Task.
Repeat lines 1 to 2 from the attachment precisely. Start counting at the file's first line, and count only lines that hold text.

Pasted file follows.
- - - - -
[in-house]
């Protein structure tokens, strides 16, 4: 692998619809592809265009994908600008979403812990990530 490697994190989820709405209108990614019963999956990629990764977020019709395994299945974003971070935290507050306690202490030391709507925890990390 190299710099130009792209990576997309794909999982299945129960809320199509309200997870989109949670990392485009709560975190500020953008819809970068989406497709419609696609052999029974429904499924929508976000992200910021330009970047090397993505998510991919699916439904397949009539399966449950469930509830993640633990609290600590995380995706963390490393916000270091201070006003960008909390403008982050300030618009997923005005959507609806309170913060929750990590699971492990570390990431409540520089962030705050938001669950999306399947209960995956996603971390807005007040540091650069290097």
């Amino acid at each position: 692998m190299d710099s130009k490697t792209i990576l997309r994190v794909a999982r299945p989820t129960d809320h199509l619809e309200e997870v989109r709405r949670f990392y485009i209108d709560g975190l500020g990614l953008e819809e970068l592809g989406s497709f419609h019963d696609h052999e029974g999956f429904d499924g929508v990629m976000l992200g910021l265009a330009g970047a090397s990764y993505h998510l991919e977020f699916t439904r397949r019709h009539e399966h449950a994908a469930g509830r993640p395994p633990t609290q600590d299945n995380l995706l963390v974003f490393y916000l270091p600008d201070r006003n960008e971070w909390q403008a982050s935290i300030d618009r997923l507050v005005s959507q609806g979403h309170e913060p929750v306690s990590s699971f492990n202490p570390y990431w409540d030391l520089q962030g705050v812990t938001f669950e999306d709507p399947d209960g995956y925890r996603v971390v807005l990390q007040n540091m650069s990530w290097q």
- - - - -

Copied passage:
[in-house]
């Protein structure tokens, strides 16, 4: 692998619809592809265009994908600008979403812990990530 490697994190989820709405209108990614019963999956990629990764977020019709395994299945974003971070935290507050306690202490030391709507925890990390 190299710099130009792209990576997309794909999982299945129960809320199509309200997870989109949670990392485009709560975190500020953008819809970068989406497709419609696609052999029974429904499924929508976000992200910021330009970047090397993505998510991919699916439904397949009539399966449950469930509830993640633990609290600590995380995706963390490393916000270091201070006003960008909390403008982050300030618009997923005005959507609806309170913060929750990590699971492990570390990431409540520089962030705050938001669950999306399947209960995956996603971390807005007040540091650069290097």